“A Bayesian at heart, you are,” my sustainable finance professor once told me, when I questioned the once-conventional wisdom that natural gas is effective in helping our carbon-intensive economy transition to a lower level of emissions.
In the moment, I’d forgotten Bayes’ contribution to statistics and had to look it up. Simply put, Bayes’ theorem involves revising an existing prediction or theory with new evidence and information. This allows us to update our assumptions as we obtain more data.
Yep, that’s me now.
We should all apply Bayes’ theorem to our lives and, by extension, society at large — not least when it comes to how we incentivize new ideas and technologies that could help us confront the climate crisis.
Our current incentive structure still largely favors fixes that are incremental in nature. In contrast, to generate the big, world-changing innovations that are needed to solve the climate crisis, we need more support from the public sector and large corporations — both with funding and deployment — and a fundamental reevaluation of the metrics we use to measure a new idea’s impact on society.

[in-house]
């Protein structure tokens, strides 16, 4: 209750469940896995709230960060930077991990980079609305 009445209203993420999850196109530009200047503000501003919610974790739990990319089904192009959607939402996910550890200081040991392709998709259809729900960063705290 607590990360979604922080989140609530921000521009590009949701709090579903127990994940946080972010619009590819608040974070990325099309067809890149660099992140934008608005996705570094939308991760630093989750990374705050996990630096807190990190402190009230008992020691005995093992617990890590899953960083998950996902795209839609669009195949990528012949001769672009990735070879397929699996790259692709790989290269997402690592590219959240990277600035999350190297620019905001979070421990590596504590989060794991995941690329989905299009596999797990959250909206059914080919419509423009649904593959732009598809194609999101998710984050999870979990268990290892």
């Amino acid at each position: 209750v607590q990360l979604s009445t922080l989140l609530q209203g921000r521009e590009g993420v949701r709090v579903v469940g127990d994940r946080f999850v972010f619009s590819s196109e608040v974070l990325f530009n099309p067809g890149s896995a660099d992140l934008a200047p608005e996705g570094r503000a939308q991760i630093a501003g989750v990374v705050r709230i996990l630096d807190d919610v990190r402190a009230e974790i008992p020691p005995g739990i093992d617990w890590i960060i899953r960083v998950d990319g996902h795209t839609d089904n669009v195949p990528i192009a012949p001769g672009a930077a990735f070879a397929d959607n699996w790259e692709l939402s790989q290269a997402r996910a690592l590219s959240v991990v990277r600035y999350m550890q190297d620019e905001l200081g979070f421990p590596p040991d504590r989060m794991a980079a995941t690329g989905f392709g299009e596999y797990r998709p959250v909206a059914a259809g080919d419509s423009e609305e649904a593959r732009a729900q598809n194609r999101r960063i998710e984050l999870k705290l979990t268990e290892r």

We’ve known about climate change caused by human activity for over 40 years. We’ve known about the greenhouse effect for over 100 years. We’ve known how to capture carbon, build renewable energy infrastructure, and increase energy efficiency for decades. Yet, atmospheric levels of carbon dioxide continue to rise.
In my experience as a fledgling entrepreneur in the carbon removal space and as someone who pays close attention when a behavior I engage in doesn’t yield the results I want, I know that the way we’re going about this isn’t working. Several of my colleagues have echoed this sentiment.
Societally, we must do what we as individuals should also be doing on a regular basis: looking inward, analyzing our behavior, and making changes to put us on a path towards fulfillment. Yet, with climate change, we continue to play by rules that no longer apply.
There seems to be a belief — especially in Silicon Valley and venture capital bubbles — that the conventional free market will save us. Never mind that we don’t truly have a free market in this country; this way of thinking assumes that we can effectively deal with climate change and create a more prosperous future without any systemic changes.
Unfortunately, our current ways of funding new ideas reflect this techno-utopian way of thinking. Our metrics for deciding what makes an idea “successful” tend to allow only for incremental changes, when what we need is a systemic overhaul of our economy.
For starters, the public sector must once again become a funder of big ideas. Government funding gave us some of the most transformative new technologies that served as building blocks for other ideas to take off: GPS, the internet, and space travel are a few examples.
There’s a dichotomy between ensuring a livable future — which requires long-term planning — and the underlying profit motive integral to capitalism, which in recent decades has focused more than ever on the next quarter’s results.